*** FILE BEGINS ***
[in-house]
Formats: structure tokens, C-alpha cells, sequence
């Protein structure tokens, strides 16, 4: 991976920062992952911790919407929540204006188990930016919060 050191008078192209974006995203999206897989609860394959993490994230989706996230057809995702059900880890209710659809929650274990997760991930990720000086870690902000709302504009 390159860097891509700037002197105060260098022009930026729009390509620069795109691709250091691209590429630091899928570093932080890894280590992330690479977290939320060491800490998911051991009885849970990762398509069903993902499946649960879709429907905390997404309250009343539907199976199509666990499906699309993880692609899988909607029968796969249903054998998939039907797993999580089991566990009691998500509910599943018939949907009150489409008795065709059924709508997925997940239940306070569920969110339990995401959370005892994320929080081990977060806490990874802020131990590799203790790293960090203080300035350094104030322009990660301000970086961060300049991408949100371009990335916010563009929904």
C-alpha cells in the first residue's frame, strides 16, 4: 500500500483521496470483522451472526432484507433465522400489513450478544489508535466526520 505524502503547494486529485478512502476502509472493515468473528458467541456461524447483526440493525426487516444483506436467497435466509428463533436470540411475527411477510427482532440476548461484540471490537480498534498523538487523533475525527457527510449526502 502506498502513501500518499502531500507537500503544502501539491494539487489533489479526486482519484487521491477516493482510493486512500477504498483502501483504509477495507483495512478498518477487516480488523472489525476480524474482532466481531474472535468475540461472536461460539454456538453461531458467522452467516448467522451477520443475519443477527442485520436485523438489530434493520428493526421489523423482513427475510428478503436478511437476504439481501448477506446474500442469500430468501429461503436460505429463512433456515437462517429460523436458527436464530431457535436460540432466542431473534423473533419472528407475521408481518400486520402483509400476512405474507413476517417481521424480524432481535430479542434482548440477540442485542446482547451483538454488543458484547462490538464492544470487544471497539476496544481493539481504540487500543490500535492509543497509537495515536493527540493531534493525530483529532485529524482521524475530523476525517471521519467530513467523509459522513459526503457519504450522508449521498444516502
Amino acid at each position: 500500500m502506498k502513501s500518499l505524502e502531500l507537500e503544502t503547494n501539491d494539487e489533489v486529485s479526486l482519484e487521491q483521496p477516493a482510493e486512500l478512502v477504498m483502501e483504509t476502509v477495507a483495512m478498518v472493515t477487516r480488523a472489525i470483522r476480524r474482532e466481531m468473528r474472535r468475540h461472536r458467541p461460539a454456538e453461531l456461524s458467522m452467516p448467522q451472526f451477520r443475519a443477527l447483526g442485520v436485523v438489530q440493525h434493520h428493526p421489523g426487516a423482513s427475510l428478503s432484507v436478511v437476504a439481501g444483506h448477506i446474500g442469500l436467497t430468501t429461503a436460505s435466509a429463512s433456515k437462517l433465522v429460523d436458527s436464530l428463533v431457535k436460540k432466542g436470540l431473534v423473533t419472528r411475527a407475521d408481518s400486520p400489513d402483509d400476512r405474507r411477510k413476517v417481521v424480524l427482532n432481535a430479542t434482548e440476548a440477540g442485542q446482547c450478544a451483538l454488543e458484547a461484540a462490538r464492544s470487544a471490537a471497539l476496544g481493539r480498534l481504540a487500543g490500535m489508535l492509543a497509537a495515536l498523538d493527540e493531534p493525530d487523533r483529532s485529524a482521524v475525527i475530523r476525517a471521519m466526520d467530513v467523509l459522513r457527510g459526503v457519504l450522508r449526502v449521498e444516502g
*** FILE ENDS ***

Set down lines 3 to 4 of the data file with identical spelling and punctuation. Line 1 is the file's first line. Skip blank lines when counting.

């Protein structure tokens, strides 16, 4: 991976920062992952911790919407929540204006188990930016919060 050191008078192209974006995203999206897989609860394959993490994230989706996230057809995702059900880890209710659809929650274990997760991930990720000086870690902000709302504009 390159860097891509700037002197105060260098022009930026729009390509620069795109691709250091691209590429630091899928570093932080890894280590992330690479977290939320060491800490998911051991009885849970990762398509069903993902499946649960879709429907905390997404309250009343539907199976199509666990499906699309993880692609899988909607029968796969249903054998998939039907797993999580089991566990009691998500509910599943018939949907009150489409008795065709059924709508997925997940239940306070569920969110339990995401959370005892994320929080081990977060806490990874802020131990590799203790790293960090203080300035350094104030322009990660301000970086961060300049991408949100371009990335916010563009929904």
C-alpha cells in the first residue's frame, strides 16, 4: 500500500483521496470483522451472526432484507433465522400489513450478544489508535466526520 505524502503547494486529485478512502476502509472493515468473528458467541456461524447483526440493525426487516444483506436467497435466509428463533436470540411475527411477510427482532440476548461484540471490537480498534498523538487523533475525527457527510449526502 502506498502513501500518499502531500507537500503544502501539491494539487489533489479526486482519484487521491477516493482510493486512500477504498483502501483504509477495507483495512478498518477487516480488523472489525476480524474482532466481531474472535468475540461472536461460539454456538453461531458467522452467516448467522451477520443475519443477527442485520436485523438489530434493520428493526421489523423482513427475510428478503436478511437476504439481501448477506446474500442469500430468501429461503436460505429463512433456515437462517429460523436458527436464530431457535436460540432466542431473534423473533419472528407475521408481518400486520402483509400476512405474507413476517417481521424480524432481535430479542434482548440477540442485542446482547451483538454488543458484547462490538464492544470487544471497539476496544481493539481504540487500543490500535492509543497509537495515536493527540493531534493525530483529532485529524482521524475530523476525517471521519467530513467523509459522513459526503457519504450522508449521498444516502